Roll, jump and even grab objects. The small flexible robots described in “Nature” by Xuanhe Zhao and colleagues from the Massachusetts Institute of Technology can do this and more. Made with a new “programmable material” thanks to an innovative 3D molding technique, these automata have the ability to transform quickly and reversibly when an external magnetic field is applied.
In essence, the technique described by the authors consists in printing a silicone rubber in three dimensions in which nanoparticles are immersed, consisting of a ferromagnetic material, that is, it has the property of magnetizing and maintaining polarity for a long period of time, if subjected to an external magnetic field (they are used for example to make common magnets). The peculiarity is that in this case the initial polarity is set directly from the printer nozzle.
This allows the nanoparticles to be aligned so as to predict how they will react later by applying magnetic fields. It is possible, for example, to transform their static form or make them move dynamically. Because the material is elastic, it returns to its original shape when the magnetic field is removed.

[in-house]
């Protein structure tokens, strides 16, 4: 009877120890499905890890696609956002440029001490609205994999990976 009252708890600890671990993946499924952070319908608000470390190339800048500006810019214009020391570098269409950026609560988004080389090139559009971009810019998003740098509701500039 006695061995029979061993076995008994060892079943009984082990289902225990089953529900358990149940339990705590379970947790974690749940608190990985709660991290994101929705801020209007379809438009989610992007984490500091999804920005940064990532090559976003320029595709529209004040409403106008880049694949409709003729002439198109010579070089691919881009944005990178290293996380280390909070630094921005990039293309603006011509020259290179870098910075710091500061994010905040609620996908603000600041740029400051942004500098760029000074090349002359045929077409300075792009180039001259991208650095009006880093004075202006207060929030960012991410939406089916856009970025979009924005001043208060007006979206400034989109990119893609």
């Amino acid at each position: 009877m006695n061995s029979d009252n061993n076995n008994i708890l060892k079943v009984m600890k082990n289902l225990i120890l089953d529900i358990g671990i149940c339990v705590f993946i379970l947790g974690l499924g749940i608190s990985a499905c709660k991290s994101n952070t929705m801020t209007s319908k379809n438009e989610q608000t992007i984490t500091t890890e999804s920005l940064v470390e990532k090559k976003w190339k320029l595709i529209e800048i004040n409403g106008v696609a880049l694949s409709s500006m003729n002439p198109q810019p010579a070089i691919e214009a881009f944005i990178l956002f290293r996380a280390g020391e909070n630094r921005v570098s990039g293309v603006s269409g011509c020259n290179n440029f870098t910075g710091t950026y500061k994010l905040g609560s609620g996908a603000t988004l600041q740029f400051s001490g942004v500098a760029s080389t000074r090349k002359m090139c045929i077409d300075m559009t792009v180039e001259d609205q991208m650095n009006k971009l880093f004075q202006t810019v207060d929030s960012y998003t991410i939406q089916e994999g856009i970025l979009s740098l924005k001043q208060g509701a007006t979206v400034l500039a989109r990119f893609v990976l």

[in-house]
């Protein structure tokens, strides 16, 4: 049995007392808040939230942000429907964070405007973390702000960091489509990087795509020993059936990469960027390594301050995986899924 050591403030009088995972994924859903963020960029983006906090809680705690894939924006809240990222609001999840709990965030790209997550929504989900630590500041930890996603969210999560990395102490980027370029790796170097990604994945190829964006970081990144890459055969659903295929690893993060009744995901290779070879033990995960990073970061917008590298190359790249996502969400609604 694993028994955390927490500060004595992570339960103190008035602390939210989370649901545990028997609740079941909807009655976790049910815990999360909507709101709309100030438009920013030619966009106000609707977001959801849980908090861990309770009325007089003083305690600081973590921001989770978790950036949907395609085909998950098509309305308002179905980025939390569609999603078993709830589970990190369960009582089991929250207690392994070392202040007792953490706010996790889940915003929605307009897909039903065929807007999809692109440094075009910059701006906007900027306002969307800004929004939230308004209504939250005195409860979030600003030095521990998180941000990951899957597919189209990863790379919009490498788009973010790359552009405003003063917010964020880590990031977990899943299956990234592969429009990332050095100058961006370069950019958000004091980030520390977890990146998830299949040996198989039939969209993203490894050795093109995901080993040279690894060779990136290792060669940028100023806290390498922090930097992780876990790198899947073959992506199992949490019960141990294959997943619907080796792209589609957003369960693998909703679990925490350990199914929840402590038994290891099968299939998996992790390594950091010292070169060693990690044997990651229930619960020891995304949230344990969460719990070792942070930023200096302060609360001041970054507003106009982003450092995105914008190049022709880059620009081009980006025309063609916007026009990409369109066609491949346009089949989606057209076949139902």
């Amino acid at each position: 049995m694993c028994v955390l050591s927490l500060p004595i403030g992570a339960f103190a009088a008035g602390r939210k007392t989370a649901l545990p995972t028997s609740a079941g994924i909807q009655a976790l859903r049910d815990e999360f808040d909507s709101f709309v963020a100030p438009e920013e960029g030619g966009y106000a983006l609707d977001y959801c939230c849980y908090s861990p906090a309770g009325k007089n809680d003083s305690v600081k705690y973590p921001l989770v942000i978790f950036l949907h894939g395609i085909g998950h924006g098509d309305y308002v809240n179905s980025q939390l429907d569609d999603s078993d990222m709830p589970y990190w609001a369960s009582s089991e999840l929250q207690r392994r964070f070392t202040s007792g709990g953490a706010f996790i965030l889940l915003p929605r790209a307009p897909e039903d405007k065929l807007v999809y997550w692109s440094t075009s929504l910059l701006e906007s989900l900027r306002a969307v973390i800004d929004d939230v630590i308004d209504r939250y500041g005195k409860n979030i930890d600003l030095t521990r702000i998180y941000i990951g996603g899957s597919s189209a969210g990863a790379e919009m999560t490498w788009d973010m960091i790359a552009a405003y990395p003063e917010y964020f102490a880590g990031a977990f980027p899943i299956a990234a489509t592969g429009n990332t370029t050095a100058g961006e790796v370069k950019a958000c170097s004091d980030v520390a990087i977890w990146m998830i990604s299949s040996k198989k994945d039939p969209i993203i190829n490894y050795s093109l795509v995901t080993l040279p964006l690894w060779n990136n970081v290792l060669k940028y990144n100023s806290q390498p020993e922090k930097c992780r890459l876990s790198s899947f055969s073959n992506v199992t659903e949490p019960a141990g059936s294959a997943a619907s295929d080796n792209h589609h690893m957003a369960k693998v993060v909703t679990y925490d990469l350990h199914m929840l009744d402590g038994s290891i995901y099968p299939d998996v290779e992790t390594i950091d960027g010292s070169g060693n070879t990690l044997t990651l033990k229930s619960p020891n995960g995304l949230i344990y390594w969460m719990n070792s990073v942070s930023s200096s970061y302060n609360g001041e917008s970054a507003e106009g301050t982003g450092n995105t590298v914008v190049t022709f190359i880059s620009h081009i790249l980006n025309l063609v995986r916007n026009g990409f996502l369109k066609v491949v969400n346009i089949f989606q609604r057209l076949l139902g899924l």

The authors have demonstrated the capabilities of their technique by creating a small soft six-legged robot, similar to a spider. By applying various magnetic fields, the robotic spider was able to advance by walking on its paws, rolling, carrying medicine pills, or grabbing and returning a fallen object.
A second prototype, based on the same technology, is able to do so
make a horizontal jump of 12 centimeters: a first magnetic field applied in one direction collapses the structure, a second field extends the “legs”, producing the jump.
Soft robots controlled by the magnetic field
The “spider” has changed shape, contracting its legs, due to an external magnetic field (Credit: Yoonho Kim & Xuanhe Zhao)
The prototype, like other devices based on soft materials that change shape in response to physical stimuli such as heat, light or the magnetic field, has many potential applications, for example in medical applications: for example, it could operate in closed spaces being controlled by remote. Another idea is to design a reconfigurable electronic circuit at will.
The new printing method has some advantages that could facilitate its dissemination. The first is that it could be adapted to a wide variety of silicone rubbers and also hydrogels, containing different types of ferromagnetic materials. The second is that it is an inexpensive manufacturing process and not very different from conventional 3D printing.